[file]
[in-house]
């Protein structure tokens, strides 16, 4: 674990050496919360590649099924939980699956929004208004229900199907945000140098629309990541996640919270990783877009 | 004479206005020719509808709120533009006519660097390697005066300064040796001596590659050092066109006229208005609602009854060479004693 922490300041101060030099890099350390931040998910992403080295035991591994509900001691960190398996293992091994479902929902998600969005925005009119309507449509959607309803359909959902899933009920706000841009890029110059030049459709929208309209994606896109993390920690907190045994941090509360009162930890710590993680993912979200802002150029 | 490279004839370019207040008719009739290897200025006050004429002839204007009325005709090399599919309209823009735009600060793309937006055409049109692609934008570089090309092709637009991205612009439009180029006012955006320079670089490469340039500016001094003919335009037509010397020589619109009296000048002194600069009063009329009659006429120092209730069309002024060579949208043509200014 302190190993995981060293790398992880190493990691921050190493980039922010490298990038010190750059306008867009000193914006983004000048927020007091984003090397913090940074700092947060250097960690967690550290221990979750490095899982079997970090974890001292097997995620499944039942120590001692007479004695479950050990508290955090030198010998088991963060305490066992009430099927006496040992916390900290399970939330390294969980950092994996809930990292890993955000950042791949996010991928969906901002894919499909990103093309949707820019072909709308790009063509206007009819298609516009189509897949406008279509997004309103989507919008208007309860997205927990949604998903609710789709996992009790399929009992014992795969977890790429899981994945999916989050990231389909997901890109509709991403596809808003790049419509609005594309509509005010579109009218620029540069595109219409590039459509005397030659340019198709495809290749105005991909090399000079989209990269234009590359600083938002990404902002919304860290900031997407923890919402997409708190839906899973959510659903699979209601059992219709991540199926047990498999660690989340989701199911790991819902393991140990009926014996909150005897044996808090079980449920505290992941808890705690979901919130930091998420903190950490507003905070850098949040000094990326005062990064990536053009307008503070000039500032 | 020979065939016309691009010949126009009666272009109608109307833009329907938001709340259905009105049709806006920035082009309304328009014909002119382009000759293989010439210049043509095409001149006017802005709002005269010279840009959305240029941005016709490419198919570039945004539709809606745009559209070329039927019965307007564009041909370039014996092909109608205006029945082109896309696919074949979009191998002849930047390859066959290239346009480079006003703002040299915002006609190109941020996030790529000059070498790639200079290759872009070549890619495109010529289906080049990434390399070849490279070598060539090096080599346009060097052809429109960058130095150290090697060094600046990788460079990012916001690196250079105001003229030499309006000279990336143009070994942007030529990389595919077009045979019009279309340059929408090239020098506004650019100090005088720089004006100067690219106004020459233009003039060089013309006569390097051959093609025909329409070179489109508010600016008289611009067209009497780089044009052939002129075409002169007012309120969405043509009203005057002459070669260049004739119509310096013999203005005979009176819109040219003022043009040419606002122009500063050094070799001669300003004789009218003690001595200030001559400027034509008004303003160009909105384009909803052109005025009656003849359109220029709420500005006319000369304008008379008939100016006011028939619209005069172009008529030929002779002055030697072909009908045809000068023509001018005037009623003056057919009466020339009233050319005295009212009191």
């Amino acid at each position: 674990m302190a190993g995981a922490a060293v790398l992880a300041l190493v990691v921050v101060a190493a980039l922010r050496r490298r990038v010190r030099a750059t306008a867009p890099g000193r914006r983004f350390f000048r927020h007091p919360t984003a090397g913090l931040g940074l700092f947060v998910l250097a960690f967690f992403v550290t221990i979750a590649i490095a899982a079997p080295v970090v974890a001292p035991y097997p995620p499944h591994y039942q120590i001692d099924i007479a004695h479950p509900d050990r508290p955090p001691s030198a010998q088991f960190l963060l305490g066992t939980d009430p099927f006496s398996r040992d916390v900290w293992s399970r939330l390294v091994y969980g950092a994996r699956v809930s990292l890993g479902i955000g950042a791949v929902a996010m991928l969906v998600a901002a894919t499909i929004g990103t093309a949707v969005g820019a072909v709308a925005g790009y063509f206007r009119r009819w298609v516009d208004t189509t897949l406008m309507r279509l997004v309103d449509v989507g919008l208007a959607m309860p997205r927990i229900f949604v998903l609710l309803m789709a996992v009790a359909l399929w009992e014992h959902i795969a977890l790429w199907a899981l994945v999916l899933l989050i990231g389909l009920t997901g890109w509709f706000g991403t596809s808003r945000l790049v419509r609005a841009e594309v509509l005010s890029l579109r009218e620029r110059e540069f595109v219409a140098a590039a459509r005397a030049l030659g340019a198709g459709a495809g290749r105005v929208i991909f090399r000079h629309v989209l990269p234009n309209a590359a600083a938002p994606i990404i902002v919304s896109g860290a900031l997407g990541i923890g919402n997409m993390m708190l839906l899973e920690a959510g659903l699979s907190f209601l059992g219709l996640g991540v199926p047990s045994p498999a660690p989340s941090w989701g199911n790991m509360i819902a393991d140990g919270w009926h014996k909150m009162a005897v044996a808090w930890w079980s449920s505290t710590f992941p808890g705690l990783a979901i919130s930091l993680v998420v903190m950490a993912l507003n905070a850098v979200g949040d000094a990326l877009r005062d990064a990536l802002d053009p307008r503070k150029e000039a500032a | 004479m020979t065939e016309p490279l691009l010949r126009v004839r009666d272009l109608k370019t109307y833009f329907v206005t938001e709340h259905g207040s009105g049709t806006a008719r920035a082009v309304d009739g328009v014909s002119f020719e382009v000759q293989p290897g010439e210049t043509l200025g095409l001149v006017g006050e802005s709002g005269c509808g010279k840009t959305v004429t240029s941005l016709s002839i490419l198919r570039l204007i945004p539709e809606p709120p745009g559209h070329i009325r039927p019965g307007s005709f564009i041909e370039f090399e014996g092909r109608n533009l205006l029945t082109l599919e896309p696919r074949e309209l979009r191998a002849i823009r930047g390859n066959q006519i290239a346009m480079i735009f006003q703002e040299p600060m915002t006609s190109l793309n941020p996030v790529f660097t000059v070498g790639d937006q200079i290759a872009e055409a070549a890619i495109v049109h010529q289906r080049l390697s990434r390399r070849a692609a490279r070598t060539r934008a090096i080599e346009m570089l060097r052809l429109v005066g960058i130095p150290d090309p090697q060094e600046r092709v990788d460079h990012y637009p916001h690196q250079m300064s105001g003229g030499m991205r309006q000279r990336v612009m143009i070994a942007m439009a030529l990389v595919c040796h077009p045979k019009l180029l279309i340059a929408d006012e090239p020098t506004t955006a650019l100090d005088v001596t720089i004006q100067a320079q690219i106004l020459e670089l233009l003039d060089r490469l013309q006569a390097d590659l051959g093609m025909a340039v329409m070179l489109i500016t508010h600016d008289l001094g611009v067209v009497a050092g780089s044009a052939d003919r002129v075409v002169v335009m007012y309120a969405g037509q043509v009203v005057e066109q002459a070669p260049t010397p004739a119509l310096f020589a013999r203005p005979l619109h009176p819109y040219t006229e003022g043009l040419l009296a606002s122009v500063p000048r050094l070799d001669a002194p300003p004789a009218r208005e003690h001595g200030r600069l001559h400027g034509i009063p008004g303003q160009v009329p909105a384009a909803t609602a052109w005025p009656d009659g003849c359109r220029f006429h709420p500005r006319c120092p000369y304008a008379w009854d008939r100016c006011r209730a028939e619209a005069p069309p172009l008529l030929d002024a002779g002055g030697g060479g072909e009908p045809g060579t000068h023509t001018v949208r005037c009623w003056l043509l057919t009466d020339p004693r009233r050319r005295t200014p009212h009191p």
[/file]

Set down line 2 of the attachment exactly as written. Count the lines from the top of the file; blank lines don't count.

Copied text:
């Protein structure tokens, strides 16, 4: 674990050496919360590649099924939980699956929004208004229900199907945000140098629309990541996640919270990783877009 | 004479206005020719509808709120533009006519660097390697005066300064040796001596590659050092066109006229208005609602009854060479004693 922490300041101060030099890099350390931040998910992403080295035991591994509900001691960190398996293992091994479902929902998600969005925005009119309507449509959607309803359909959902899933009920706000841009890029110059030049459709929208309209994606896109993390920690907190045994941090509360009162930890710590993680993912979200802002150029 | 490279004839370019207040008719009739290897200025006050004429002839204007009325005709090399599919309209823009735009600060793309937006055409049109692609934008570089090309092709637009991205612009439009180029006012955006320079670089490469340039500016001094003919335009037509010397020589619109009296000048002194600069009063009329009659006429120092209730069309002024060579949208043509200014 302190190993995981060293790398992880190493990691921050190493980039922010490298990038010190750059306008867009000193914006983004000048927020007091984003090397913090940074700092947060250097960690967690550290221990979750490095899982079997970090974890001292097997995620499944039942120590001692007479004695479950050990508290955090030198010998088991963060305490066992009430099927006496040992916390900290399970939330390294969980950092994996809930990292890993955000950042791949996010991928969906901002894919499909990103093309949707820019072909709308790009063509206007009819298609516009189509897949406008279509997004309103989507919008208007309860997205927990949604998903609710789709996992009790399929009992014992795969977890790429899981994945999916989050990231389909997901890109509709991403596809808003790049419509609005594309509509005010579109009218620029540069595109219409590039459509005397030659340019198709495809290749105005991909090399000079989209990269234009590359600083938002990404902002919304860290900031997407923890919402997409708190839906899973959510659903699979209601059992219709991540199926047990498999660690989340989701199911790991819902393991140990009926014996909150005897044996808090079980449920505290992941808890705690979901919130930091998420903190950490507003905070850098949040000094990326005062990064990536053009307008503070000039500032 | 020979065939016309691009010949126009009666272009109608109307833009329907938001709340259905009105049709806006920035082009309304328009014909002119382009000759293989010439210049043509095409001149006017802005709002005269010279840009959305240029941005016709490419198919570039945004539709809606745009559209070329039927019965307007564009041909370039014996092909109608205006029945082109896309696919074949979009191998002849930047390859066959290239346009480079006003703002040299915002006609190109941020996030790529000059070498790639200079290759872009070549890619495109010529289906080049990434390399070849490279070598060539090096080599346009060097052809429109960058130095150290090697060094600046990788460079990012916001690196250079105001003229030499309006000279990336143009070994942007030529990389595919077009045979019009279309340059929408090239020098506004650019100090005088720089004006100067690219106004020459233009003039060089013309006569390097051959093609025909329409070179489109508010600016008289611009067209009497780089044009052939002129075409002169007012309120969405043509009203005057002459070669260049004739119509310096013999203005005979009176819109040219003022043009040419606002122009500063050094070799001669300003004789009218003690001595200030001559400027034509008004303003160009909105384009909803052109005025009656003849359109220029709420500005006319000369304008008379008939100016006011028939619209005069172009008529030929002779002055030697072909009908045809000068023509001018005037009623003056057919009466020339009233050319005295009212009191």